Under the agreement, inspectors could only visit facilities after giving 48 hours’ notice, and only in line with security considerations. In other words, they needed advance permission from the Syrians. In some instances, if the area due to be visited was not deemed “safe enough” in the assessment of the Syrian regime, the inspectors could not go there.
This meant that inspectors had to make do with photographs and videos “proving” that certain facilities had been emptied of chemical materials. And this is where still other problems cropped up. Members of the OPCW suspect that Assad and his associates continued to produce chemical weapons in various facilities belonging to Syria’s Scientific Studies and Research Center (SSRC), facilities that did not appear on the list of 23 sites.
Just last October, the regime added to the list some new facilities, including some from the SSRC, which the West had at least already known about. OPCW inspectors had anticipated disclosures about mobile laboratories for the production of chemical weapons, operating from massive trucks, including 18-wheeler semi-trailers. These trucks were innocuous from the outside, and bore advertising for companies in Hungary.
The Syrians reported to the OPCW the existence of 100 Scud missiles armed with chemical warheads and 1,100 bombs for aerial attacks on Israel. Some of those weapons were destroyed by the regime — at least according to Assad’s aides — and others were handed over to the OPCW. But the inspectors and the intelligence community were well aware that the regime had short-range rockets, like those used in Damascus in August 2013, which it had not divulged. And those same rockets carried sarin gas.
Furthermore, the Journal report revealed, there is a strong suspicion that the regime is hiding quantities of mustard and sarin gases. For example, the regime reported that it had just 20 tons of mustard gas, which had already been installed in various weaponry, despite the suspicions of Western intelligence agencies that Assad had hundreds of tons. So Syria’s initial reports now seem unreliable, and it is widely believed that the Syrian regime is holding far larger quantities.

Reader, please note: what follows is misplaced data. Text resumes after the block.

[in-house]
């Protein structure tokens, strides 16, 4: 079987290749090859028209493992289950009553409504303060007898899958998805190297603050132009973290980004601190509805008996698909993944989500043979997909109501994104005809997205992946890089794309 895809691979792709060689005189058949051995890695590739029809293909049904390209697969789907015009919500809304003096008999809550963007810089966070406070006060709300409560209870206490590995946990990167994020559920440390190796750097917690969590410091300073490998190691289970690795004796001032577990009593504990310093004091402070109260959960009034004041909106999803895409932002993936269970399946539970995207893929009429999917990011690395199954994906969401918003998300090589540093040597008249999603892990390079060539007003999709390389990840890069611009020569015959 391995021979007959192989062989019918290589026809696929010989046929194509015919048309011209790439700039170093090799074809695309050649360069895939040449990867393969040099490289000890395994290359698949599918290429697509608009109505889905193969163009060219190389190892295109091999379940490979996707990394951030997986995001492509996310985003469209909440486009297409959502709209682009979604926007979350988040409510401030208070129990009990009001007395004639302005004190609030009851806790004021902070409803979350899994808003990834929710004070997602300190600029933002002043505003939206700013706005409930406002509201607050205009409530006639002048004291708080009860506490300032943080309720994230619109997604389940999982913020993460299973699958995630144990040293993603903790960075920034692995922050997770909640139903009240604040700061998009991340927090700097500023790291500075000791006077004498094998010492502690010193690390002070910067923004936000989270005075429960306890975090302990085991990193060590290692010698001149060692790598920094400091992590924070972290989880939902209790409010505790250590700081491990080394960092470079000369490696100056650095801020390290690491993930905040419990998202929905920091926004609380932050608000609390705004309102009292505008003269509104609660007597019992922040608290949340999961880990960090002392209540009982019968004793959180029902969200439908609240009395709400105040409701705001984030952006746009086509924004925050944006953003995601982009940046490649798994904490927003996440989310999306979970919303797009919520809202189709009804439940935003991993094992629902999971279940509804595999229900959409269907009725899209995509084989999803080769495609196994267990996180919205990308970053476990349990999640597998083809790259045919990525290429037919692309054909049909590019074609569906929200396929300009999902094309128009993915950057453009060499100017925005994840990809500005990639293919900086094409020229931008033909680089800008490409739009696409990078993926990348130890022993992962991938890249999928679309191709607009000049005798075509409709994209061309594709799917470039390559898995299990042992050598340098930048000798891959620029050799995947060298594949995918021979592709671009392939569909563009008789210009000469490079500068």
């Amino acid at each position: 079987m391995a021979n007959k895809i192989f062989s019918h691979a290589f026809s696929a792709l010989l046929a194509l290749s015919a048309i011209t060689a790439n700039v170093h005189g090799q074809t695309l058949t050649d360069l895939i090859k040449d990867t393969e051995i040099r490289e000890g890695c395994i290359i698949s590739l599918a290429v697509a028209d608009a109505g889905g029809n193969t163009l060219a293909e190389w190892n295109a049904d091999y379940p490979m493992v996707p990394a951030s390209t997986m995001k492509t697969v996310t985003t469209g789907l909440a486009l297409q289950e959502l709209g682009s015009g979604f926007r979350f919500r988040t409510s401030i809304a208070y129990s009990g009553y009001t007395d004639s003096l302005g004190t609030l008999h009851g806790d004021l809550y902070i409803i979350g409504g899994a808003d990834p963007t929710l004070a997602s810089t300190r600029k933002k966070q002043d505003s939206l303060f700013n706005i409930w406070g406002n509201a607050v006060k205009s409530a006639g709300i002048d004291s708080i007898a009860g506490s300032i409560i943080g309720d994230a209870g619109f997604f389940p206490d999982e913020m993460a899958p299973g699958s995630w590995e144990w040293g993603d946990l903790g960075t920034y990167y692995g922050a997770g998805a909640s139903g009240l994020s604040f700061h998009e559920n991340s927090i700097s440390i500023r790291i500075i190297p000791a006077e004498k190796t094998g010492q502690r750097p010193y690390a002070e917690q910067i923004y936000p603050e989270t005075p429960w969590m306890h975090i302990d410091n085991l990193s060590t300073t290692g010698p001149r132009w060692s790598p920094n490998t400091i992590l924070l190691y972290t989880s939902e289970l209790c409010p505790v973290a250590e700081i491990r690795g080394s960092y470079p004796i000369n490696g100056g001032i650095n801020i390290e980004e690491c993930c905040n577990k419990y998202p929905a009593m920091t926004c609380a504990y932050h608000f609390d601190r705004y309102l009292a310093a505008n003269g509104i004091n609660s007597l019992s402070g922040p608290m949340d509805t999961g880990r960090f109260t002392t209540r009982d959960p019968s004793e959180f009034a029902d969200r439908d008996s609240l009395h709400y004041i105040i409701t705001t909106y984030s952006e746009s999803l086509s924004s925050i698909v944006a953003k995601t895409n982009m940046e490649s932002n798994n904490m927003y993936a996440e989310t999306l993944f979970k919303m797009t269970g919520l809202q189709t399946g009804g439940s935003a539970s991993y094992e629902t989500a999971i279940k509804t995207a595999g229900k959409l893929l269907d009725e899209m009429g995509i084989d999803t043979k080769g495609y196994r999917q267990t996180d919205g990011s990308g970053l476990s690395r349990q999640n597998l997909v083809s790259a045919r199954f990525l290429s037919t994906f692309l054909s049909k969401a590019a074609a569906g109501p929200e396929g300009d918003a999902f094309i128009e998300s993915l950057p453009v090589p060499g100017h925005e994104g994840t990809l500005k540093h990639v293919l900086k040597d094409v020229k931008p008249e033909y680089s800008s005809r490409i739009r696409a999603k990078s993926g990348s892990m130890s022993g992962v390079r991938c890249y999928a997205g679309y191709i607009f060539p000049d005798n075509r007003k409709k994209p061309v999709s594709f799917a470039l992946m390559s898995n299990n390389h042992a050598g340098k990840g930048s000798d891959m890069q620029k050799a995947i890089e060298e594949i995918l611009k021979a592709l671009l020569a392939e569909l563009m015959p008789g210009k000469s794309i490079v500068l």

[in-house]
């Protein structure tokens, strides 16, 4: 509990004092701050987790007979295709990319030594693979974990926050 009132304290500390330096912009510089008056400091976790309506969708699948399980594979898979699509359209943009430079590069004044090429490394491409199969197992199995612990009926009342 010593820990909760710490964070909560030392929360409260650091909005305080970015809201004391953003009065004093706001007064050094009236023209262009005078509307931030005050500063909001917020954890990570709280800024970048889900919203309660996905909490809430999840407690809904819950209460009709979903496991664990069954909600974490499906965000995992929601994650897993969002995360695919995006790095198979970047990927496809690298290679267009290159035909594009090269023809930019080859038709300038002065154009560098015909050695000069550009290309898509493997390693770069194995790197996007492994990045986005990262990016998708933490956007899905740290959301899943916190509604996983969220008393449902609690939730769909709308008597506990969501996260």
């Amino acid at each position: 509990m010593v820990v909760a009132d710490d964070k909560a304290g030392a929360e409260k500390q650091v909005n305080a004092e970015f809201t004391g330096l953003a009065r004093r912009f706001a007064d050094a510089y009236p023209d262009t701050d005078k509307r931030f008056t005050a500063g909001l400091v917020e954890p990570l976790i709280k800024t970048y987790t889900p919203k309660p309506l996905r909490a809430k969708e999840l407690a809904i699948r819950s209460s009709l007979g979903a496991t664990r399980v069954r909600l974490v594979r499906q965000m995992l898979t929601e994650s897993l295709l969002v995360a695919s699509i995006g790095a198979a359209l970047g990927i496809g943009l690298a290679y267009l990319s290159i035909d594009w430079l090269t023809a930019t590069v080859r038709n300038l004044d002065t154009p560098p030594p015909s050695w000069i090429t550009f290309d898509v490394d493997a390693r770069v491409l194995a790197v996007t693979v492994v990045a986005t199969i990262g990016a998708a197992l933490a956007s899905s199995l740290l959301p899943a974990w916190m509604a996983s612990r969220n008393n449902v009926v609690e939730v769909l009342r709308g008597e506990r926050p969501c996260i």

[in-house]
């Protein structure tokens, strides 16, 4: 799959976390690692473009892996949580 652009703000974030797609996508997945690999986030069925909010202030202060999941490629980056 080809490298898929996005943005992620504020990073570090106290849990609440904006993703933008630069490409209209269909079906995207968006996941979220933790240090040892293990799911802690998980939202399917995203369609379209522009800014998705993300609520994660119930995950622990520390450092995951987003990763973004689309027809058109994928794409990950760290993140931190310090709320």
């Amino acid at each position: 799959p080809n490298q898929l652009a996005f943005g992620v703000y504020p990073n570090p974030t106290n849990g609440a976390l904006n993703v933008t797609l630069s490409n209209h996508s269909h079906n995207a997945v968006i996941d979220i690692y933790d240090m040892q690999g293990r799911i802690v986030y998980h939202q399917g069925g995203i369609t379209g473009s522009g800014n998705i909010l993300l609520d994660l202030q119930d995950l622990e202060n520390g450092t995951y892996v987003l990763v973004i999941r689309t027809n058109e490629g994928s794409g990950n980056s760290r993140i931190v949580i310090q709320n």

Ultimately, the OPCW and the West preferred to continue dismantling what the Syrians had reported, so that they could at least claim that achievement. The agreement thus did improve the situation. But did it completely stop the Assad regime having chemical weapons or producing them? All too evidently not.
In Israel, the talk for some time has been that the threat of Syrian chemical weapons has declined, but still exists. Israel’s concern is that Assad kept some chemical weapons that could now fall into the hands of Islamic State or be transferred to Hezbollah.
With all of this in mind, one can only imagine the Iranian response, as the deal signed with the P5+1 powers last week is implemented, when inspectors from the International Atomic Energy Agency seek access to suspicious sites. The complex formulations of the deal will give the Iranians 24 days’ notice of any visit; if that were not problematic enough, some Iranian officials are already ruling out such visits altogether.
US Secretary of State John Kerry testifies during a hearing before the Senate Foreign Relations Committee July 23, 2015 on Capitol Hill in Washington, DC (Alex Wong/Getty Images/AFP)
On Thursday, Secretary of State John Kerry’s testimony to Congress was marked by the grilling he faced over the question of whether a separate IAEA-Iran deal allows the regime to self-inspect — the allegation that, rather than IAEA inspectors visiting, Iran will hand over soil samples from its suspect facility in Parchin.
It might be amusing if it wasn’t tragic. And the belated revelations of the holes in the Syrian process only underline the yawning flaws in this one.
Iranian Foreign Minister Mohammad Javad Zarif (R) and the head of Iran’s Atomic Energy Organization Ali Akbar Salehi (L) arrive at Tehran’s Mehrabad Airport on July 15, 2015, after Iran’s nuclear negotiating team struck a deal with world powers in Vienna. (AFP/ATTA KENARE)